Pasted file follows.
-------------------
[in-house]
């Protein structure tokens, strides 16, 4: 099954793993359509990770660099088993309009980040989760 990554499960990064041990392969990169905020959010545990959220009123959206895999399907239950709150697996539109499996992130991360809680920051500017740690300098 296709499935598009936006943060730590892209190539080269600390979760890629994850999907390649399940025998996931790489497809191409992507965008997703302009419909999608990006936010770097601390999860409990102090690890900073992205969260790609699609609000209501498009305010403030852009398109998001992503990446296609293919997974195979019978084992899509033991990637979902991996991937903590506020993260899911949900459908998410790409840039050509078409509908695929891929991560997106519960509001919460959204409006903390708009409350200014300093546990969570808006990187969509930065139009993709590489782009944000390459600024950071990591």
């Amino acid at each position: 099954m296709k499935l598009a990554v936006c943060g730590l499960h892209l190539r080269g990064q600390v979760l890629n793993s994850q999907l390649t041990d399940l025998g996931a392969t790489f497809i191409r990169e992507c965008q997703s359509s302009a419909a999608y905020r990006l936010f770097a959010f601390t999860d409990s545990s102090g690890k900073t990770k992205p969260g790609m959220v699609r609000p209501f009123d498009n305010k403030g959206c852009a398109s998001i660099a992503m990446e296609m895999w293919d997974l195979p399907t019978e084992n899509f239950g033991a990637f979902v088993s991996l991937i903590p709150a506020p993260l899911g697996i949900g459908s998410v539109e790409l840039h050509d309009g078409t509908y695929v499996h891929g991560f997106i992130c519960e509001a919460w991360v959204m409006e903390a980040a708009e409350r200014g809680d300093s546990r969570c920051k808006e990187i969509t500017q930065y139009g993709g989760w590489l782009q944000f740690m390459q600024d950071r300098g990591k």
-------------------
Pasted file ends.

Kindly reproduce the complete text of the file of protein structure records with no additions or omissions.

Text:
[in-house]
């Protein structure tokens, strides 16, 4: 099954793993359509990770660099088993309009980040989760 990554499960990064041990392969990169905020959010545990959220009123959206895999399907239950709150697996539109499996992130991360809680920051500017740690300098 296709499935598009936006943060730590892209190539080269600390979760890629994850999907390649399940025998996931790489497809191409992507965008997703302009419909999608990006936010770097601390999860409990102090690890900073992205969260790609699609609000209501498009305010403030852009398109998001992503990446296609293919997974195979019978084992899509033991990637979902991996991937903590506020993260899911949900459908998410790409840039050509078409509908695929891929991560997106519960509001919460959204409006903390708009409350200014300093546990969570808006990187969509930065139009993709590489782009944000390459600024950071990591």
């Amino acid at each position: 099954m296709k499935l598009a990554v936006c943060g730590l499960h892209l190539r080269g990064q600390v979760l890629n793993s994850q999907l390649t041990d399940l025998g996931a392969t790489f497809i191409r990169e992507c965008q997703s359509s302009a419909a999608y905020r990006l936010f770097a959010f601390t999860d409990s545990s102090g690890k900073t990770k992205p969260g790609m959220v699609r609000p209501f009123d498009n305010k403030g959206c852009a398109s998001i660099a992503m990446e296609m895999w293919d997974l195979p399907t019978e084992n899509f239950g033991a990637f979902v088993s991996l991937i903590p709150a506020p993260l899911g697996i949900g459908s998410v539109e790409l840039h050509d309009g078409t509908y695929v499996h891929g991560f997106i992130c519960e509001a919460w991360v959204m409006e903390a980040a708009e409350r200014g809680d300093s546990r969570c920051k808006e990187i969509t500017q930065y139009g993709g989760w590489l782009q944000f740690m390459q600024d950071r300098g990591k």